What Is the Connection Between Alcohol and Cholesterol?
Cholesterol is made primarily from two substances: fat and protein. Your body contains several types of cholesterol, but the most important forms are known as LDL (low-density lipoprotein) and HDL (high-density lipoprotein). You make LDL in your liver, and absorb it from meat and other animal products, as well. Your liver also makes HDL cholesterol. While you need some LDL cholesterol to live, high amounts of this substance can clog your arteries and boost your chances of experiencing a heart attack and other serious heart- or blood vessel-related problems. HDL cholesterol helps you stay healthy by pulling excess LDL out of your bloodstream.
Impact of Alcohol Consumption
Alcohol can have varying effects on your cholesterol levels. If you drink in moderate amounts, you may actually increase your blood levels of beneficial HDL to a small degree. However, given the many possible harmful effects of alcohol consumption (including the potential for physical dependence and addiction), no doctor or public health expert would ever recommend drinking as a way to boost your HDL totals. What’s more, studies show that people who consume excessive amounts of alcohol experience substantial increases in their LDL cholesterol levels, along with a simultaneous significant drop in their HDL levels. Although no one knows why, you seem to have higher chances of experiencing harmful cholesterol changes when you occasionally drink too much alcohol than when you consistently drink too much.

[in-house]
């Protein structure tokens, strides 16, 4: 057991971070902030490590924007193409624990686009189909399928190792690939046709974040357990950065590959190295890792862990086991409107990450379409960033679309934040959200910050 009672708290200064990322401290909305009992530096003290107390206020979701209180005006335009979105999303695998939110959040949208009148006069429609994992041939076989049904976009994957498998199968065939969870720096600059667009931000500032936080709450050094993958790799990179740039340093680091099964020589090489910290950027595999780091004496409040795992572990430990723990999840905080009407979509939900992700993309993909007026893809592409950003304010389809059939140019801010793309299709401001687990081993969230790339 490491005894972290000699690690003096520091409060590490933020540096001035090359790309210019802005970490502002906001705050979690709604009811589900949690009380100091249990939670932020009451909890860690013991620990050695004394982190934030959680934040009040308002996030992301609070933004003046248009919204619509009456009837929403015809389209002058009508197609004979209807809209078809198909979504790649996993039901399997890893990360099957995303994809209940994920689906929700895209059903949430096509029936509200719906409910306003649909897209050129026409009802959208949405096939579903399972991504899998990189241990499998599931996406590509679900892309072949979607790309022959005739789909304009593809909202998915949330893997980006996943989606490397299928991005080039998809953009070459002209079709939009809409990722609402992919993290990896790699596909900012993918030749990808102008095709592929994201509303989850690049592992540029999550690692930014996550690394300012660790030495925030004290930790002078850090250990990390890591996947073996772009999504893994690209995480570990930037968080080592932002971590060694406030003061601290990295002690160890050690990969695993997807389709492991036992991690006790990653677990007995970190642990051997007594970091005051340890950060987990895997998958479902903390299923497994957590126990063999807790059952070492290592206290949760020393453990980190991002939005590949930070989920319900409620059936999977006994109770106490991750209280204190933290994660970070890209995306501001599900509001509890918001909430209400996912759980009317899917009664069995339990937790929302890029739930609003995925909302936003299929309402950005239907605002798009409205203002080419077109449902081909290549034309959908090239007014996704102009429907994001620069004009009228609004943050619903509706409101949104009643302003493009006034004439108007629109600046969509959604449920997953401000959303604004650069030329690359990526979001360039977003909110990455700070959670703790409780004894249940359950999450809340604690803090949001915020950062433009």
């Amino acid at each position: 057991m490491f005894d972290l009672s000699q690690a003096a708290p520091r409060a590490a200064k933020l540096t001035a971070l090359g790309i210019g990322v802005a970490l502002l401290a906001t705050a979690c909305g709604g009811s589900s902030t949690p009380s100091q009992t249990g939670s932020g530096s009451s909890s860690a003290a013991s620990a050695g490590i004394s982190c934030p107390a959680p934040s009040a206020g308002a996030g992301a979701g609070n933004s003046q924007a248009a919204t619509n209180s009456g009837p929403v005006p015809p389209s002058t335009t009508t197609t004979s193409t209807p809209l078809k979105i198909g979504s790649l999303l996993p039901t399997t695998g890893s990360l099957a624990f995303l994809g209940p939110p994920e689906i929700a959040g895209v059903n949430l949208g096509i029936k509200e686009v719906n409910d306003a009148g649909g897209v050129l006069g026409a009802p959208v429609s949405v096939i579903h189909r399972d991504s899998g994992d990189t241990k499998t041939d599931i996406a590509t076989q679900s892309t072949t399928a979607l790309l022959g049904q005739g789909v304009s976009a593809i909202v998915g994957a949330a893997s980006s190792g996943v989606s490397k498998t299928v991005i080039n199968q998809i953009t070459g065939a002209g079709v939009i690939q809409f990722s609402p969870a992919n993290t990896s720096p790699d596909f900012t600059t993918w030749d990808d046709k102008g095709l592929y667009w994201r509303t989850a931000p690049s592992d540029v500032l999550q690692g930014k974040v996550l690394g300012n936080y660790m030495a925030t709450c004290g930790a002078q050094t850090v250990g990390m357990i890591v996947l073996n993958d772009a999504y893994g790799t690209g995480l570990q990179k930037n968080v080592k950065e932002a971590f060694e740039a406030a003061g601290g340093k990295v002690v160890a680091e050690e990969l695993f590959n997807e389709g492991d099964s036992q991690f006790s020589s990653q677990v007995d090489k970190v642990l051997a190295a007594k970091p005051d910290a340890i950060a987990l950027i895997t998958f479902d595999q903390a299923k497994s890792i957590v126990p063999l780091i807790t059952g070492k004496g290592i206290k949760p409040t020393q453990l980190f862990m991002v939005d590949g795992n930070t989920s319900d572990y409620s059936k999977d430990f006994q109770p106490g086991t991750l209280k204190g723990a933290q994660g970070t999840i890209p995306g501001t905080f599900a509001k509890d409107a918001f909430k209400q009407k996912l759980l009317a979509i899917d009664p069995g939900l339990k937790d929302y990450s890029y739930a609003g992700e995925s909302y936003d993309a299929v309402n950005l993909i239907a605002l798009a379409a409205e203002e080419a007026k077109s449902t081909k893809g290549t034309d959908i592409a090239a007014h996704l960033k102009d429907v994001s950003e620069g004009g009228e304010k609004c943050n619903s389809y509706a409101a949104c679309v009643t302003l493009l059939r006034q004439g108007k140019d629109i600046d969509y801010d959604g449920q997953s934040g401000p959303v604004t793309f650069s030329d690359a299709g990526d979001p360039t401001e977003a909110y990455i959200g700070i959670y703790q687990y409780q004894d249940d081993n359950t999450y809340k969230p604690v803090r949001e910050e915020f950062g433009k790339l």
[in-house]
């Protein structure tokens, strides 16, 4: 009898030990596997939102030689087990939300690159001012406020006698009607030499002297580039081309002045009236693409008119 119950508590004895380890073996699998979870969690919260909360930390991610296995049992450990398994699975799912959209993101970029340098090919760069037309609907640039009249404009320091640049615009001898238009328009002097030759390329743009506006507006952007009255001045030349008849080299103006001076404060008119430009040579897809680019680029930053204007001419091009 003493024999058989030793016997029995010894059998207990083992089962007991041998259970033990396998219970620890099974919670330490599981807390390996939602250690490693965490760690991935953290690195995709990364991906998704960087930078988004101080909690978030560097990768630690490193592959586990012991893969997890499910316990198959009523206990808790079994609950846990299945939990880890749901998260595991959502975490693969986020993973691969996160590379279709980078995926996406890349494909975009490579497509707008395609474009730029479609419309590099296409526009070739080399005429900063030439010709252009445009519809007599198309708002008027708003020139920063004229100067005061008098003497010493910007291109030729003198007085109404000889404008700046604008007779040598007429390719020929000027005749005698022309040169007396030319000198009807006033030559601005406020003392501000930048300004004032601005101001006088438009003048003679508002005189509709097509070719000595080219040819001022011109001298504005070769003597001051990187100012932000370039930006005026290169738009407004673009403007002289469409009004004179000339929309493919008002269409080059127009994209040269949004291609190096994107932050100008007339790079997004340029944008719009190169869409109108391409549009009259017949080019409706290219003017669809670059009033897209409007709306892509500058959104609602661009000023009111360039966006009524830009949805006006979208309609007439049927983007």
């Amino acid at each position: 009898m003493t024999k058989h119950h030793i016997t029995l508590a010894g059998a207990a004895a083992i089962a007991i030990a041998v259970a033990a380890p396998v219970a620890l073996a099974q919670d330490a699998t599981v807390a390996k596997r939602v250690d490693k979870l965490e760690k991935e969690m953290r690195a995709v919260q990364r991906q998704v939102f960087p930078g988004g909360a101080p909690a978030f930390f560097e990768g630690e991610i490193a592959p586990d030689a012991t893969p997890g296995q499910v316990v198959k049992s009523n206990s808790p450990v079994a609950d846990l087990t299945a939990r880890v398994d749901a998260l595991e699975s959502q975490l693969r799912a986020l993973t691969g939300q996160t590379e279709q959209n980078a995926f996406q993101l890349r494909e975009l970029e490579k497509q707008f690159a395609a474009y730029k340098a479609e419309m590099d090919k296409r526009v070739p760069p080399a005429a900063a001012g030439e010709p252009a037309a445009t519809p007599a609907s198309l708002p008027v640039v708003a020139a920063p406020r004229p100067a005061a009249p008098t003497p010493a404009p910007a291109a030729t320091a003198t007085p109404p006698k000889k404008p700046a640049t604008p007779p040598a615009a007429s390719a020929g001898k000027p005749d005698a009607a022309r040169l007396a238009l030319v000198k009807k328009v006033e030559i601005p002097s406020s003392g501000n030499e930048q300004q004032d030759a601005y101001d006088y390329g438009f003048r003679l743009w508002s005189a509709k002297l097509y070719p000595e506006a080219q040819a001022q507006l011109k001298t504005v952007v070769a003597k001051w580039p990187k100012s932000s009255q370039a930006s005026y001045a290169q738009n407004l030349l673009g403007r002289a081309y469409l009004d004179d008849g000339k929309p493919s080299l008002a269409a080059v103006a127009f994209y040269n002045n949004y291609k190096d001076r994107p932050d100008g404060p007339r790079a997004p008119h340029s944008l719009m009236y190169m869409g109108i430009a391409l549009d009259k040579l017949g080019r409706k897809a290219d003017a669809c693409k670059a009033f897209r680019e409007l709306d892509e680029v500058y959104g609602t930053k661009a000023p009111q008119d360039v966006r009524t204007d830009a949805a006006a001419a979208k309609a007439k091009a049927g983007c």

Limiting Your Alcohol Intake
Given the overall nature of the link between alcohol and cholesterol, doctors and public health experts recommend that you limit your alcohol consumption. The maximum intake for men who want to support their cholesterol-related health is just two drinks a day. Women can only consume a single drink per day if they want to avoid the possibility of increasing their cholesterol levels.
National Heart, Lung and Blood Institute: What Is Cholesterol?
Alcohol: Associations Between Heavy Alcohol Drinking and Lipid-Related Indices in Middle-Aged Men
Centers for Disease Control and Prevention: Preventing or Managing High Cholesterol – Healthy Living Habits